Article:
Stars upstaged by new boy Fitzpatrick at British Masters
IAN POULTER, Luke Donald and Lee Westwood may have helped to revive the British Masters, but it was a possible future star of English golf who stole the headlines at Woburn.
Sheffield's Matt Fitzpatrick fired six birdies and an eagle in an opening seven-under-64 to lead by one from compatriot Lee Slattery, Scotland's Marc Warren, Denmark's Soren Kjeldsen and Sweden's Robert Karlsson.
Irish duo Shane Lowry and Pádraig Harrington were part of a six-strong group on five under, with Donald a shot further back and a "nervous" tournament host Poulter carding a 68.
Fitzpatrick is in his first full season on the European Tour after coming through the qualifying school last November, but is currently 36th on the Race to Dubai after three top-three finishes in his last seven events.
"Same again this week would be lovely," the 21-year-old former US Amateur champion said.
"It's a great start today and I just need to keep working hard on my game. It was a tough start to the year and I missed a few cuts in-a-row, although I felt like I was playing all right, but now I am playing decent and getting the results I am looking for.
"I started hitting a fade in Switzerland [where he finished second] and maybe have a little bit more control over the ball now; the bad ones are not as destructive."
The British Masters was last played in 2008, but has returned to the European Tour schedule with Poulter, Donald, Westwood and Justin Rose taking turns to act as tournament host at different venues.
Donald is considering options including The Grove in Hertfordshire or links courses in the south east of England, while Westwood favours Close House in the north east. Rose is understood to be hosting the tournament at Walton Heath next year.
"We want to play more tournaments in Europe," admitted former European number one Karlsson, who was denied a share of the lead by his solitary bogey of the day on the 18th.
"I've been on tour for 25 years and when I started there were six or seven in England. To have just one sponsored by the Germans [BMW PGA Championship] does not feel right."
Warren had set the early target after making the most of new equipment and his opportunity to impress playing partner Darren Clarke, who will captain the European Ryder Cup team at Hazeltine next year.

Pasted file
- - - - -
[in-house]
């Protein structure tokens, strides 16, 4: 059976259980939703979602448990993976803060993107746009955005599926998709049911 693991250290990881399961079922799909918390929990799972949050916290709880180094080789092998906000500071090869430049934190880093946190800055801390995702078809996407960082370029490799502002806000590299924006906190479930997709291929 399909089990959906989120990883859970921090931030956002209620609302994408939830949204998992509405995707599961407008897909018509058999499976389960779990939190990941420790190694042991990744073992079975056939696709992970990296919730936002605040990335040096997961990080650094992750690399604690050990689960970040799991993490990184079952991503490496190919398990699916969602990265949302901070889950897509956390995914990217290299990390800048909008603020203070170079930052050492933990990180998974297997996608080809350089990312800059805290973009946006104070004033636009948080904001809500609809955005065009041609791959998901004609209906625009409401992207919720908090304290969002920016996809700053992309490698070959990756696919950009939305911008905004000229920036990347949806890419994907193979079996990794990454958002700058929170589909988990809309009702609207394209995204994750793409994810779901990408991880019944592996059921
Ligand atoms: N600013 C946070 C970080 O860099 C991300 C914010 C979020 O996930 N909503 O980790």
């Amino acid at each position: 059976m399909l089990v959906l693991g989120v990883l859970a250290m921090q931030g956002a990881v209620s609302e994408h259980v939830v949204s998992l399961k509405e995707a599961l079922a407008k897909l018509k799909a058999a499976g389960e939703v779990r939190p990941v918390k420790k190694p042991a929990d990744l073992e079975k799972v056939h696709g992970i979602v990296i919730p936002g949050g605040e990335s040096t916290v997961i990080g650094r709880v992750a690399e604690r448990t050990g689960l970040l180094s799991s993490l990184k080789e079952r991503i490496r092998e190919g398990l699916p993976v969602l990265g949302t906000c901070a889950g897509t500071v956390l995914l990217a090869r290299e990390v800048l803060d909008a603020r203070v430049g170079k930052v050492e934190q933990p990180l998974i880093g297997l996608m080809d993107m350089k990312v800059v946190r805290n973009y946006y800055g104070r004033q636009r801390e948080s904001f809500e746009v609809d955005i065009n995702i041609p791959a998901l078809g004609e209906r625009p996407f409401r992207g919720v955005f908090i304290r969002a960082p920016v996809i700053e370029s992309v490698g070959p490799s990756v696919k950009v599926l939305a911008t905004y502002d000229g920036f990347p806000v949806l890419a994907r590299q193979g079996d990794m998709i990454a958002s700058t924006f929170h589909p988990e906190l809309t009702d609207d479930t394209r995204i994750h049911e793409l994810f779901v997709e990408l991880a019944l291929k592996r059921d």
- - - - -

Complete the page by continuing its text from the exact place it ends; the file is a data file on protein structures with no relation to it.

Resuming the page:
"I like testing new equipment, but unless it's absolutely right it doesn't go in the bag," Warren said.
"I've used the same ball and irons for three years and the driver for a year, so this is rare for me."
Equally rare is a former world number one being dumped by their caddie, but that is what happened to Donald at the end of the PGA Tour season last month, with John McLaren ending their six-year relationship.
"I was a little surprised," admitted Donald, who had won nine times around the world alongside McLaren and became the first player to top the money list on both sides of the Atlantic in the same season in 2011. "We were starting to find some form, but John is a strong-willed guy. He has his own opinions and he felt like it was time for a change.
"I understand my game pretty well. I just want someone that's very supportive, encouraging and upbeat. I have not had a really good chance to win, but the consistency seems to be coming back and I am starting to show some evidence of good wedge play and putting. I am happy with the way it's trending."
Poulter admitted he was nervous on the first tee as a large crowd took advantage of 15,000 free tickets offered by tournament supporter Sky Sports.
"That's a feeling I have not had for a little while, but it was a nice feeling," Poulter said.
"It makes you focus, especially on a Thursday. I didn't know what to expect coming into the week. There are big responsibilities, lots of things to do, lots of commitments. You have to manage those, but you can have the buzz on that first tee because you've spent a bit of time. You care about it.
"The Tour has done a great job and Sky Sports has done a great job. It's good that we have got this back on the calendar."